In Martinique, Fort-de-France has its Avenue Frantz Fanon, as doesthe neighbouring town of Le Lamentin. There is a Centre CulturelFrantz Fanon in the suburbs of the capital, and a dilapidated ForumFrantz Fanon on the Savanne once hosted open-air events and meetings.The town of La Trinité has a Lycée Frantz Fanon. Yet, here too,it was possible to complain in 1991 that ‘For a very long time, Fanonhas been marginalized by everyone, including the MartiniqueCommunist Party.’ Here too, it could be said that even the generationof 1968 completely eclipsed Fanon, so great was the enthusiasm forrevolutions that had taken place elsewhere in China and Albania. Fanonis an uncomfortable presence in Martinique, and particularly in Fort-de-France.It is difficult to reconcile the existence of an ‘Avenue FrantzFanon’ and the inevitable evocation of the wretched of the earth, withthe street names that invoke a republican and abolitionist tradition (ruede la Liberté, rue Lamartine, rue Victor Hugo, rue Marat ...) in sucha way as to suggest that the history of Martinique began with the finalabolition of slavery in 1848. A slightly different note is struck by thename of a street in the Terres-Sainville area, just outside the centre.Here, the rue de la Pétition des ouvriers de Paris recalls that, in 1844,the Parisian working class petitioned for the abolition of slavery in theFrench colonies, but it still suggests that Martinique’s history centres onParis. The statue in front of the Palais de Justice or court house depictsVictor Schoelcher (1804-1893), the parliamentary architect of abolition:‘the liberator frozen in a liberation of whitened stone’. In apaternalistic gesture, his right arm is draped around the shoulder of ablack child; his left hand points the way to freedom. This is ‘whiteFrance caressing the frizzy hair of this fine negro whose chains have justbeen broken’. Only the graffiti on Schoelcher’s plinth suggest that hisstatue might not tell the whole story: ‘Death to the colonists’.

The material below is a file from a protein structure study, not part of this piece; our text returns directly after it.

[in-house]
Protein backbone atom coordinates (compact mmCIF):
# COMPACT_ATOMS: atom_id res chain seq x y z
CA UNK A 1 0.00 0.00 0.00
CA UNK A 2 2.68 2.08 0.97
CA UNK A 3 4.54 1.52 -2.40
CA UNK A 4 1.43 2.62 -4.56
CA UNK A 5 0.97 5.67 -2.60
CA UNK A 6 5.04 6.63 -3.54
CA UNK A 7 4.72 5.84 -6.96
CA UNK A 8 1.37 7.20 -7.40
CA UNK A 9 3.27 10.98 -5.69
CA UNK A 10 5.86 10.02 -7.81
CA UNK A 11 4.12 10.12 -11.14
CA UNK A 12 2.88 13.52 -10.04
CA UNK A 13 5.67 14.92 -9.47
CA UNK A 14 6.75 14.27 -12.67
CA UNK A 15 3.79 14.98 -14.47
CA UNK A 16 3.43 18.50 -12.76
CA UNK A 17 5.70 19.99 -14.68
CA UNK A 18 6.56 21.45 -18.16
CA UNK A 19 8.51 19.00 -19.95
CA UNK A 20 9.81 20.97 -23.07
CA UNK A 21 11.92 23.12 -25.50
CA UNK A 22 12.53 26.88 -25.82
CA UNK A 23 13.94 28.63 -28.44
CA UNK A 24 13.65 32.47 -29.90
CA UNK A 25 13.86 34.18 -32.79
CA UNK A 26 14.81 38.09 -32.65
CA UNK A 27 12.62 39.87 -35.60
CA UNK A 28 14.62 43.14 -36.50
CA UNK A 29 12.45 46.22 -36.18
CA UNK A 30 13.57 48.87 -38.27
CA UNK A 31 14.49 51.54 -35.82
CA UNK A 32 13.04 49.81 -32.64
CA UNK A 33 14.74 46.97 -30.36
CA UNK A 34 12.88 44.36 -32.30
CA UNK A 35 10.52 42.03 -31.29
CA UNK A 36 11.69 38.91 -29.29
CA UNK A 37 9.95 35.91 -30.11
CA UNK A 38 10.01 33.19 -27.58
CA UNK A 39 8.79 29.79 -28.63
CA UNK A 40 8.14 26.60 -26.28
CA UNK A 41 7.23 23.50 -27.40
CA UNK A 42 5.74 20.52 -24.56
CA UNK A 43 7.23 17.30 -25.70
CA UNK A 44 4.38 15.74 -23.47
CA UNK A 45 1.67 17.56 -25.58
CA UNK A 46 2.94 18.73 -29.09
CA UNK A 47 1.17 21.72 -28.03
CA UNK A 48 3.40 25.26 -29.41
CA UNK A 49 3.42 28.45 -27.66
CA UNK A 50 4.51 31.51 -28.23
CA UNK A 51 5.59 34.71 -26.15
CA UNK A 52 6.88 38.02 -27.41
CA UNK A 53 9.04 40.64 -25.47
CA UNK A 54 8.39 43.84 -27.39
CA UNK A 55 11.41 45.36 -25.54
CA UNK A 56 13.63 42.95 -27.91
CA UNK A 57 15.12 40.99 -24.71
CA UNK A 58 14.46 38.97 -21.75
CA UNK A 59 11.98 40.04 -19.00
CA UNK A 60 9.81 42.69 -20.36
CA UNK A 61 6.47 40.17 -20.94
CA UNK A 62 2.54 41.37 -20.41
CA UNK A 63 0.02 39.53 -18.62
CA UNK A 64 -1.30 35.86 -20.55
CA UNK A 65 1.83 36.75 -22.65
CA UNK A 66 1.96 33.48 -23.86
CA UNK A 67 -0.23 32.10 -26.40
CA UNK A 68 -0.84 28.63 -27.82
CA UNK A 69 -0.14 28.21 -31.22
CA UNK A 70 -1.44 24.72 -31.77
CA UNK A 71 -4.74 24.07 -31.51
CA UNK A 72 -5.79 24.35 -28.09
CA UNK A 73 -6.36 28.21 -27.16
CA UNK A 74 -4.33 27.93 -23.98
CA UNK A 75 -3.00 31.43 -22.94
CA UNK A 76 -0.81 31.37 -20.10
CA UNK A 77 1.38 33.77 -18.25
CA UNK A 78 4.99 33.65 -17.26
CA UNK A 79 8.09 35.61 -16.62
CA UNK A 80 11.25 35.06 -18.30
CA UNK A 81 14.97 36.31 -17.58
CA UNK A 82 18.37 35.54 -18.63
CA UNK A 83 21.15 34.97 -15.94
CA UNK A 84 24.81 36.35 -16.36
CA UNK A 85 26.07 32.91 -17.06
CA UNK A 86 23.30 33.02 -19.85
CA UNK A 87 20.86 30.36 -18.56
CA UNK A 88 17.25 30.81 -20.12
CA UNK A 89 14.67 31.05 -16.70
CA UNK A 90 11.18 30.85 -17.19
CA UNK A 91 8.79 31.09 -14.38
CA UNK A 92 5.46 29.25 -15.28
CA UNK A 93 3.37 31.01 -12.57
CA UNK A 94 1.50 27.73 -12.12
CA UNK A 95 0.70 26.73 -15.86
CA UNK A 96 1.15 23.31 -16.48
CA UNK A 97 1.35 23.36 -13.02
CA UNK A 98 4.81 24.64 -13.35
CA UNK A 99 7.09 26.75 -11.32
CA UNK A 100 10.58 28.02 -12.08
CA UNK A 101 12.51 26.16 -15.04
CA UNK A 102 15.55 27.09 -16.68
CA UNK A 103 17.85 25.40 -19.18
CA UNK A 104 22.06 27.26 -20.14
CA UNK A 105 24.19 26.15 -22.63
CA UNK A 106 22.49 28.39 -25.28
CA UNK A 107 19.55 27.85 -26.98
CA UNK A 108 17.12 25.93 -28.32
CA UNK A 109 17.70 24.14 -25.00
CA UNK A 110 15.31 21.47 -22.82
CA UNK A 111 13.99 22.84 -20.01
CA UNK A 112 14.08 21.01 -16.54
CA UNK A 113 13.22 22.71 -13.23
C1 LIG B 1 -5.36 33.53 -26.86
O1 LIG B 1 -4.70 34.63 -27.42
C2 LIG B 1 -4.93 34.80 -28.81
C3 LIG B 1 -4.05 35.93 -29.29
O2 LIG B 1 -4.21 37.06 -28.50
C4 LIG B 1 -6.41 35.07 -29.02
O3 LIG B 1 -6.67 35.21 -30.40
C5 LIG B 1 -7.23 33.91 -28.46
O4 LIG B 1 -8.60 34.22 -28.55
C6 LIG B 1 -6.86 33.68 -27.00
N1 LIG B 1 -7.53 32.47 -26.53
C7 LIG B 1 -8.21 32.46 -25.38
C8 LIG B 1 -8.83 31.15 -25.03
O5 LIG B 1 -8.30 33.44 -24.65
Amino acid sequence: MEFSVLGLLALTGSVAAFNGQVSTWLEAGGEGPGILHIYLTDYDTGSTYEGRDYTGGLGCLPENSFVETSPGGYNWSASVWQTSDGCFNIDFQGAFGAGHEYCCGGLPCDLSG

(Continues...)


Excerpted from Frantz Fanon by DAVID MACEY. Copyright © 2000 by David Macey. Excerpted by permission. All rights reserved. No part of this excerpt may be reproduced or reprinted without permission in writing from the publisher.